In this explainer, we will learn how to describe the concepts of modern atomic theory.
Each successive model of the atom was developed to produce a theoretical explanation for a practical result.
- John Dalton’s hard-sphere model accounted for the way atoms pack together.
- J. J. Thomson’s plum pudding model accounted for the presence of negatively charged particles in the atom, which we call “electrons.”
- Geiger, Marsden, and Ernest Rutherford demonstrated the existence of the nucleus, a dense, positively charged part of the atom in the very center of it. It is the nucleus that contains protons.
- Niels Bohr and Ernest Rutherford proposed the Rutherford–Bohr model, often simply called the Bohr model, where electrons occupy orbits around the nucleus like the planets around the sun. This explained the features of the emission spectrum of hydrogen.
- James Chadwick later demonstrated that nuclei also contain uncharged particles. These are neutrons.
The Bohr model suggests the following about atoms:
- A dense positively charged nucleus sits in the middle of the atom.
- Electrons go around the nucleus in flat, circular orbits.
- The radius of each orbit is determined by the nuclear charge.
- It is impossible for an electron to orbit the nucleus in between the fixed orbits.
The Bohr model accounted for the fact that when we excite atoms or ions, they emit repeatable patterns of light, individual lines, at specific wavelengths.
The strict differences in energy between orbits accounted for this behavior. An electron can be promoted to a higher orbit and, when it drops down again, emit light with a specific energy.
For each nucleus, the Bohr model produced a list of allowed transitions and their energies. For atomic hydrogen, the Bohr model was very accurate. However, for atoms with more than one electron, the Bohr model did not reproduce experimental results.
These are the emission spectra for a few of these elements.
These are the main issues with the Bohr model that led to it being revised:
- It does not describe the energies of electron transitions in systems with more than one electron.
- It does not account for the fact that some emission lines in atomic emission spectra are more intense than others.
- It does not account for the fact that some emission lines are too close together to have come from distinct transitions.
- It does not provide a model of bonding.
- It violates Heisenberg’s uncertainty principle.
The Bohr model treated electrons as particles; we now know that electrons also have wave-like properties. Also, in the Bohr model, a hydrogen atom would be essentially two dimensional, with the electron moving in a single, flat plane.
Heisenberg’s uncertainty principle is a principle of quantum mechanics, which came later. It is a fundamental truth of the universe.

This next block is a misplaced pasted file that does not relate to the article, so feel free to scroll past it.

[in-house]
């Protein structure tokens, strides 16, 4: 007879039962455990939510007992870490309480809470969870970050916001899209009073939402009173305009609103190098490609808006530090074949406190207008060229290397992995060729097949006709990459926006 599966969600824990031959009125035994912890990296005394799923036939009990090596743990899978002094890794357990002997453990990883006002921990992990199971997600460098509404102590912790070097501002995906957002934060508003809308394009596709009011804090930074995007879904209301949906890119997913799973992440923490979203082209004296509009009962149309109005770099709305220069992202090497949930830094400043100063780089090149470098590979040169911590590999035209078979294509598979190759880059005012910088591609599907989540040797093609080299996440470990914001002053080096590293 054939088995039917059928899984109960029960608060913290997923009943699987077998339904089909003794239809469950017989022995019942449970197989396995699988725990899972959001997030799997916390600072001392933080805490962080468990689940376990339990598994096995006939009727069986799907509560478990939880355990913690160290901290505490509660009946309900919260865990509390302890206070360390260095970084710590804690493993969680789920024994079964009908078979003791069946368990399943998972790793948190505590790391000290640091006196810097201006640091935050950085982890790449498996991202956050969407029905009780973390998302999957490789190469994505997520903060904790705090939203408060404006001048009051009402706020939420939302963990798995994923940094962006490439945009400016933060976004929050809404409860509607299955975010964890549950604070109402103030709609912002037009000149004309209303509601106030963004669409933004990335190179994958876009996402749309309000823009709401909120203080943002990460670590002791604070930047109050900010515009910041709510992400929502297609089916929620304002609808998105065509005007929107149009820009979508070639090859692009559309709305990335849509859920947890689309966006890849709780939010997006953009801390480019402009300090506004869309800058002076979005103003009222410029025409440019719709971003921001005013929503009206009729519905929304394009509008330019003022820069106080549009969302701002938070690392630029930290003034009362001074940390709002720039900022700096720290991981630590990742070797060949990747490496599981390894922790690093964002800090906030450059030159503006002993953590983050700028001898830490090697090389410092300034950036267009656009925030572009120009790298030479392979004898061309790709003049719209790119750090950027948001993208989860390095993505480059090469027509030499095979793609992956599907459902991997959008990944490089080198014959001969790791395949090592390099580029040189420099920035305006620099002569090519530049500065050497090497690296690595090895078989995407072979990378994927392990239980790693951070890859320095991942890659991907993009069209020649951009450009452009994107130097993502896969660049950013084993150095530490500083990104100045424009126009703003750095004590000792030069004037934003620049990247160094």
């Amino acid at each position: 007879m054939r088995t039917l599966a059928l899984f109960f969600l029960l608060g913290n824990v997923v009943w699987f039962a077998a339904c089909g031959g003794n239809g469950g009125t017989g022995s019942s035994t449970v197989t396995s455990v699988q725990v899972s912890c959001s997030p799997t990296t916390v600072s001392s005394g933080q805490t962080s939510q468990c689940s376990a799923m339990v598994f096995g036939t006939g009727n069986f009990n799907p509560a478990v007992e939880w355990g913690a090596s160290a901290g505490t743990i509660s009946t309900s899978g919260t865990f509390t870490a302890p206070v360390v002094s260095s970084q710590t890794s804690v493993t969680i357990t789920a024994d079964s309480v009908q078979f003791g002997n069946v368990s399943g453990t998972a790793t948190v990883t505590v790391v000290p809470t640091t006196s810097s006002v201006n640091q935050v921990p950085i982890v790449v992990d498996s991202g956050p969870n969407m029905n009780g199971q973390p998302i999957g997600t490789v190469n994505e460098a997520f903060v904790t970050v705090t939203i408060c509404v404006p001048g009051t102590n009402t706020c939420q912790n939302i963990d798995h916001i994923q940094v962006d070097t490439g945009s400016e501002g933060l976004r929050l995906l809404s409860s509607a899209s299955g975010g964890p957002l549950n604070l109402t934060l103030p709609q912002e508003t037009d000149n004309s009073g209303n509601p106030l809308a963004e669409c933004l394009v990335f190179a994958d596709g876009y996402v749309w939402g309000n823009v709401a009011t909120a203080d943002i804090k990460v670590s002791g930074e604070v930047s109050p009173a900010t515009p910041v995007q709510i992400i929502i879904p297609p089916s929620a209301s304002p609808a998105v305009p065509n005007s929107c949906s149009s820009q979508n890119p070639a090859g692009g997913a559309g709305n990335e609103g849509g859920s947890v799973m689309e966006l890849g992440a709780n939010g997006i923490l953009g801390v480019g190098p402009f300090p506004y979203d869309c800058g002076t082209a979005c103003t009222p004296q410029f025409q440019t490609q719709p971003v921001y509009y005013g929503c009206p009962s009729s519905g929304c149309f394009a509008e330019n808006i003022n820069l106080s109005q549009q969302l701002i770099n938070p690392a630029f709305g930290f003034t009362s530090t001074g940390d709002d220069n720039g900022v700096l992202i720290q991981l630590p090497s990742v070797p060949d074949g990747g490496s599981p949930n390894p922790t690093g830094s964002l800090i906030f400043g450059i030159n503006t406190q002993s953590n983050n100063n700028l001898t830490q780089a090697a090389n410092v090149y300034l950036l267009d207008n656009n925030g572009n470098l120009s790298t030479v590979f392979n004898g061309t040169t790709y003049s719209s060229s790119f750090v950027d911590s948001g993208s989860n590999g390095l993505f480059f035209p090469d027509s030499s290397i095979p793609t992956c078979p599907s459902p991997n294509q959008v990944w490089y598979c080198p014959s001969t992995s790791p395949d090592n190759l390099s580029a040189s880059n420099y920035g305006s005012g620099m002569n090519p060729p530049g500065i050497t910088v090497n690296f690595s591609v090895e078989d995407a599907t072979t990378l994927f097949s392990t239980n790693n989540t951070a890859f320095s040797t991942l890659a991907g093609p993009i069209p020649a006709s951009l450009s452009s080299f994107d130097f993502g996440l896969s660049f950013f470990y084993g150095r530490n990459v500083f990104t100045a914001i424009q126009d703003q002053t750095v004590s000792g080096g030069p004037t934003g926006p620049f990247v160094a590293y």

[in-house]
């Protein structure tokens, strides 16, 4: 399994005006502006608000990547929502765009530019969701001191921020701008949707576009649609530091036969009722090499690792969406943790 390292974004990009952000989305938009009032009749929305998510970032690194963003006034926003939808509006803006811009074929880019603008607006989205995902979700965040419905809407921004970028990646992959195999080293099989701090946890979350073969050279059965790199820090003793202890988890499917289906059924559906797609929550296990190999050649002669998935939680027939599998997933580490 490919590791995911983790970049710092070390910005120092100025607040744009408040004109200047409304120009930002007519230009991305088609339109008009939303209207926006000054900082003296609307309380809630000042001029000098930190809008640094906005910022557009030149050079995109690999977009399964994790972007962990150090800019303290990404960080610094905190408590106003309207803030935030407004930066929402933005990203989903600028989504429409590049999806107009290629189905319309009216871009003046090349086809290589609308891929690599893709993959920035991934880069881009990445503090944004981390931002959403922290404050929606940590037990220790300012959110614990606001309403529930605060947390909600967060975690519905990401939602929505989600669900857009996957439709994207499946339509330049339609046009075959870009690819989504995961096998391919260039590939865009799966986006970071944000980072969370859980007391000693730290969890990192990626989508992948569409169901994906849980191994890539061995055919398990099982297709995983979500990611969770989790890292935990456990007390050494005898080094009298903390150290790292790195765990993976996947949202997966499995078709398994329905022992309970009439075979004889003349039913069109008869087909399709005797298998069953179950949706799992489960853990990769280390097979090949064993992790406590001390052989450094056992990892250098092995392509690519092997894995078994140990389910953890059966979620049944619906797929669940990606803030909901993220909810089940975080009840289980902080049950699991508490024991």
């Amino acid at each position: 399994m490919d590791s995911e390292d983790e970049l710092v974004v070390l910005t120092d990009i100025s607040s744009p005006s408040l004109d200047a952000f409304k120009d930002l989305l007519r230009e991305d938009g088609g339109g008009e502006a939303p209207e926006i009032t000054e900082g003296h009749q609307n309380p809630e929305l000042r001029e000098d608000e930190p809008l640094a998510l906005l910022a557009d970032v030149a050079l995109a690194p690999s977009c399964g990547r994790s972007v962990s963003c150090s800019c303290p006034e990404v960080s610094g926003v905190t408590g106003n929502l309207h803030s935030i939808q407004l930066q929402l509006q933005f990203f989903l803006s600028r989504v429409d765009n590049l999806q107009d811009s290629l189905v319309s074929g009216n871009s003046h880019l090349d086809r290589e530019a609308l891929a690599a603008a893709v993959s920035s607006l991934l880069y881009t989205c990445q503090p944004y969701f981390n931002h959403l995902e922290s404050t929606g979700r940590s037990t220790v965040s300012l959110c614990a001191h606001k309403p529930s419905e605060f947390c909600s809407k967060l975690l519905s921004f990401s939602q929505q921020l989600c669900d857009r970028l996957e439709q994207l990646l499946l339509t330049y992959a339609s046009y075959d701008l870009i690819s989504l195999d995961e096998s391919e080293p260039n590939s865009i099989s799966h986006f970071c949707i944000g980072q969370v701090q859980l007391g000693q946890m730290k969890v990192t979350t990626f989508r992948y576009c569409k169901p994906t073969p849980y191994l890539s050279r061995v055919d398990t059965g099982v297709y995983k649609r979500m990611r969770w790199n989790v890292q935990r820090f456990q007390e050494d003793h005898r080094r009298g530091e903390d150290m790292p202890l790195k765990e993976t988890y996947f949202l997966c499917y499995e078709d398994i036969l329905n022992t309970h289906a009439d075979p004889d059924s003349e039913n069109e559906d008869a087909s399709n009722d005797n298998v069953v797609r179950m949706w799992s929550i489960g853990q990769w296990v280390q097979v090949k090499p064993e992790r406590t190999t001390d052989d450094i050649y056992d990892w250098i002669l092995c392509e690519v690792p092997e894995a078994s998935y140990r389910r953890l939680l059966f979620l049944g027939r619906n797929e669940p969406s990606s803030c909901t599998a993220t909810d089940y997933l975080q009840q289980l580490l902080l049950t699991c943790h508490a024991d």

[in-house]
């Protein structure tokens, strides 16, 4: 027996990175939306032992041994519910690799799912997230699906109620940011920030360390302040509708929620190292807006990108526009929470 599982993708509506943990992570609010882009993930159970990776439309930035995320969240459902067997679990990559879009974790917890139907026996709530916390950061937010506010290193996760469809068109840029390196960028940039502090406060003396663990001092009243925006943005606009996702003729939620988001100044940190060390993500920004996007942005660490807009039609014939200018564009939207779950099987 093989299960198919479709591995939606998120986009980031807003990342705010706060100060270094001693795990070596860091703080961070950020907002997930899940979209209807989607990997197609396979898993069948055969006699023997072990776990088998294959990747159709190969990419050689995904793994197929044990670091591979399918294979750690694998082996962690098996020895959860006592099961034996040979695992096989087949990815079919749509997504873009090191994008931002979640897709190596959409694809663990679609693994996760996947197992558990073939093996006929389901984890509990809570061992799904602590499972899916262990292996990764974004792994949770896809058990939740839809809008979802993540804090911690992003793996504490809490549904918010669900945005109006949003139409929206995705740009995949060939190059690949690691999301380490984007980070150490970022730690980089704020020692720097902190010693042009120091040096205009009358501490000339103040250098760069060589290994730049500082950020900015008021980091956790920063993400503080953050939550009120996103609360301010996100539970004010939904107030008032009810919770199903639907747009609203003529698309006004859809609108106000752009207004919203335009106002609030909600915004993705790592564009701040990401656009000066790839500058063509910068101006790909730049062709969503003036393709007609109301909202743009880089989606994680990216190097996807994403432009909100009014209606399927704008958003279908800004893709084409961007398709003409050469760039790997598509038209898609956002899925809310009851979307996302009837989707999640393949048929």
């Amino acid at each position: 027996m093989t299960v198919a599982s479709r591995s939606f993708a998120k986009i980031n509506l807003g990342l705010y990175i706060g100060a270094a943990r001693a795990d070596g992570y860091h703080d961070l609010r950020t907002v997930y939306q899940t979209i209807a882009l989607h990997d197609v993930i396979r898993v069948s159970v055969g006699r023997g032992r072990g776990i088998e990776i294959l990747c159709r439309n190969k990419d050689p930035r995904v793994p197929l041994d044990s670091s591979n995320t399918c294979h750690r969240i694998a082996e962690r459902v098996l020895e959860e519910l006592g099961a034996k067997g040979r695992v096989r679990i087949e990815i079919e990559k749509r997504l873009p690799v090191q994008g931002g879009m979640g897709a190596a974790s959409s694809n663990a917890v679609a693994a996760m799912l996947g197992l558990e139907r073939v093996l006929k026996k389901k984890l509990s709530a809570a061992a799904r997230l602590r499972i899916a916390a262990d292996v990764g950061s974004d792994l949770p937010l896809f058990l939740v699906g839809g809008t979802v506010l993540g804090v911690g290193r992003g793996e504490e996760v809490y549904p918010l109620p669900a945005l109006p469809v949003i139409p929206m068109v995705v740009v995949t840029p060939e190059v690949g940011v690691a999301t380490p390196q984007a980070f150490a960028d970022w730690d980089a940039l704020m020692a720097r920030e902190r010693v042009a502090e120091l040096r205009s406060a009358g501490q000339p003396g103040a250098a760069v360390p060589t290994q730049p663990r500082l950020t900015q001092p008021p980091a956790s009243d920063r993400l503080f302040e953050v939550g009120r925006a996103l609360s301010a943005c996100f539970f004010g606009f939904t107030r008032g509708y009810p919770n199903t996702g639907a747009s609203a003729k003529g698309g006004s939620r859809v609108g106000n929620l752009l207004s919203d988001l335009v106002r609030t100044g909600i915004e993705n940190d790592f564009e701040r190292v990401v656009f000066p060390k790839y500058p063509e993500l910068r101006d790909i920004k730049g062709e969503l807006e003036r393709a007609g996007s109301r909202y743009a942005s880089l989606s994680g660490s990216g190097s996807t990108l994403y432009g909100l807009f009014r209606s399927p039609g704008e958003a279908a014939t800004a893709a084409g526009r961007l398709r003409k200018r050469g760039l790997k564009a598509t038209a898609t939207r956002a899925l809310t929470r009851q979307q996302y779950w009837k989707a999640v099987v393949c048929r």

Definition: Heisenberg’s Uncertainty Principle
The more accurately you determine a particle’s position in space, the more uncertain your measurement of its momentum becomes (and vice versa).
In simple terms, we can either know where a particle is or how fast it is going (and in what direction). This principle is only significant for subatomic particles, or larger objects moving at very high speeds.
The Bohr model treats electrons purely as particles that orbit in a predictable way. This model breaks Heisenberg’s uncertainty principle, so the Bohr model must be incorrect in some way.
Werner Heisenberg’s work on the uncertainty principle was part of a larger body of work that expanded how we describe the universe. Louis de Broglie provided one of the most crucial insights that redefined how we imagine how electrons behave. De Broglie demonstrated that electrons had wave-like properties as well as particle-like properties.
It turns out that everything we call a particle can be described in wave-like ways, and everything we call a wave can be described in particle-like ways. However, in general, we only observe wave-like behavior from particles moving at speeds close to the speed of light.
The name we give to this concept is wave–particle duality.
Definition: Wave–Particle Duality
Physical objects can exhibit wave-like properties and particle-like properties. The degree to which they exhibit this behavior depends on what they are and how fast they are moving.
An electron can act like a particle since electrons have mass, and electrons can bounce off one another. However, an electron can also behave like a wave, creating diffraction patterns in the same way light does in a double-slit experiment. An electron exhibits wave–particle duality. It has particle-like properties and wave-like properties.
The understanding that particles also behave like waves is fundamental to modern atomic theory, which also relies on quantum theory. In the early 1900s, there were many theories and discoveries that revolutionized what we call classical physics. In classical physics, all types of energy are seen to be continuous. Energies can be any value.
However, quantum theory introduced the idea that certain types of energy come in discrete packets called quanta. The size of these quanta depends on the system. The details of this are complex, but the key thing to understand is that this knowledge allowed for a better model of the atom.
Quantum theory had a significant effect on our understanding of light. Light comes in quanta called photons. A green photon has roughly the right amount of energy to break a chlorine–chlorine single bond. A photon of blue light has even more energy, while a photon of red light has less. Armed with this understanding, we can appreciate why some wavelengths of light have an effect, while others do not. If the energy of the photon is smaller than the energy gap for the transition, the transition cannot occur.